Trout on the TurtleAnnual stocking efforts offer yet another excuse to get out and enjoy the sights and sounds of Turtle River State Park
Steve Crandall and I had come here for just that reason, to while away an afternoon testing the waters of this little prairie river and to enjoy our surroundings in a park that truly is one of the jewels of eastern North Dakota. If we managed to hook a trout or two, that would be a bonus.
By: Brad Dokken, Grand Forks Herald
TURTLE RIVER STATE PARK, N.D. — The bridge provided a welcome patch of shade from the bright afternoon sun, and it seemed like as good a spot as any to begin our quest on this five-star Tuesday afternoon in late April.
Water bubbled through a riffle on the downstream side of the bridge, and our only company, it seemed, was an amorous robin chirping away with the joy of spring somewhere back in the trees.
The spot had rainbow trout written all over it.
Steve Crandall and I had come here for just that reason, to while away an afternoon testing the waters of this little prairie river and to enjoy our surroundings in a park that truly is one of the jewels of eastern North Dakota.
If we managed to hook a trout or two, that would be a bonus.
Crandall, 54, of Ardoch, N.D., is manager of Turtle River State Park, and it’s not often he takes an afternoon off from his park duties for the sole purpose of enjoying the place. But he’s doing it today.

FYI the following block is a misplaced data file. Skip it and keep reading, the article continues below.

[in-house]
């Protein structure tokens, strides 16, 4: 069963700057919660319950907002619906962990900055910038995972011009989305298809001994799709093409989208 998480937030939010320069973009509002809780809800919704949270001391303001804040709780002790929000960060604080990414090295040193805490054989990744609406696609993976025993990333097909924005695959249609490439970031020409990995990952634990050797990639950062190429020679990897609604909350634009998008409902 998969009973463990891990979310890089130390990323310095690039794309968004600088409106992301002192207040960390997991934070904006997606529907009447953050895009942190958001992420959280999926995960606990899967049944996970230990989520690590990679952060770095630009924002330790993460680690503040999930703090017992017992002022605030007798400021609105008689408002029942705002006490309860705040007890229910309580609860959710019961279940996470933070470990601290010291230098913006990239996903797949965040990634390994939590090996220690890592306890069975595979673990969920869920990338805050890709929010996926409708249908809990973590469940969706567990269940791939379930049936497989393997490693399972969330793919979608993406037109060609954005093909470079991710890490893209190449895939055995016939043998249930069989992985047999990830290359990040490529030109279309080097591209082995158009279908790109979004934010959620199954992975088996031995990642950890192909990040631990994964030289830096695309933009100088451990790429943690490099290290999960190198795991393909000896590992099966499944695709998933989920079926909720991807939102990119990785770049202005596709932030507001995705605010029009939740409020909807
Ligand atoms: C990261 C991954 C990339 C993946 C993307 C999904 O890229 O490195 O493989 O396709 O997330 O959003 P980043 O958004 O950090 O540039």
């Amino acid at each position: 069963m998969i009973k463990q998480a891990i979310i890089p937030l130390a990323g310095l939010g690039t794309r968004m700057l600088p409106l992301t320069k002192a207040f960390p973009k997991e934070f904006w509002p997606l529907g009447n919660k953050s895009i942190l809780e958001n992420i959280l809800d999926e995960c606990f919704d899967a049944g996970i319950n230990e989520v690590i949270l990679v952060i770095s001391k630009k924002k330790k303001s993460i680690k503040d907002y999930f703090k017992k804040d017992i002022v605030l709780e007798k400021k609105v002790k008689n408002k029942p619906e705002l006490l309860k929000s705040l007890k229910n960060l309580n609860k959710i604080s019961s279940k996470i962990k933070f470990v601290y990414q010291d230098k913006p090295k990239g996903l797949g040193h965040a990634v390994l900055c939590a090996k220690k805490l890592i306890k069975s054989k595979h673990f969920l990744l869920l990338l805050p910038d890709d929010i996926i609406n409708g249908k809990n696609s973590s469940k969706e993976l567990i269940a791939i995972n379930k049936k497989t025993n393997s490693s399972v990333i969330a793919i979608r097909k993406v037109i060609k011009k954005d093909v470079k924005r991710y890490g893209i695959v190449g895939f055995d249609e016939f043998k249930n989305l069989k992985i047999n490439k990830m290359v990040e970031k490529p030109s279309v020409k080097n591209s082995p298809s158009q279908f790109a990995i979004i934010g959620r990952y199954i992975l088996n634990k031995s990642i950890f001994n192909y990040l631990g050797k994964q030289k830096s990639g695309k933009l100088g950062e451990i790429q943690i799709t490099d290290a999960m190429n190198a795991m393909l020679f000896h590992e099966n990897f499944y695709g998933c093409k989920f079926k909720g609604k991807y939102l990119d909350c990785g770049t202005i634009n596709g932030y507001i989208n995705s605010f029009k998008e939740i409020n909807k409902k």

Casting his fly rod from a small island in the middle of the riffle, Crandall looks every bit the part of a fisherman tourist.
“I always try to do a little bit of fishing,” Crandall said. “Usually, it’s an hour or two in the evenings after work.”
Rainbow trout aren’t native to the Turtle River, but they’ve provided a unique recreational outlet for this part of the state since the late 1990s. That’s when the North Dakota Game and Fish Department began stocking Shasta-strain rainbows into the Turtle River.
The river’s too shallow, too warm to sustain trout year-round so the department typically stocks the Turtle with “catchable-size” rainbows two or three times in the spring and then again toward fall. The fall stocking, Crandall says, features larger rainbows that are fat and sassy after a summer bulking up in the hatchery.
It’s not uncommon, he says, to encounter rainbows weighing 1½- to 2 pounds in the fall.
“September and October are really nice,” Crandall said. “That’s the time to fish.”
Even on a “put-and-take” fishery such as the Turtle, fishing offers no guarantees, and the only thing we’re assured of is a quiet afternoon on the river as we begin to test the waters near the shade of the bridge. The park had received its first stocking of 700 rainbows less than a week earlier, though, so the potential certainly exists.
Two more stockings are planned before Memorial Day.
“We know they’re there,” Crandall said. “It’s just a matter of whether they’re biting.”
While Crandall sticks with fly-fishing gear, tying on a brownish-colored fly that he says might resemble the pellets the trout were used to eating in the hatchery — so much for “matching the hatch” — I opt for spinning gear and begin casting a small gold spinner into the shaded waters below the bridge.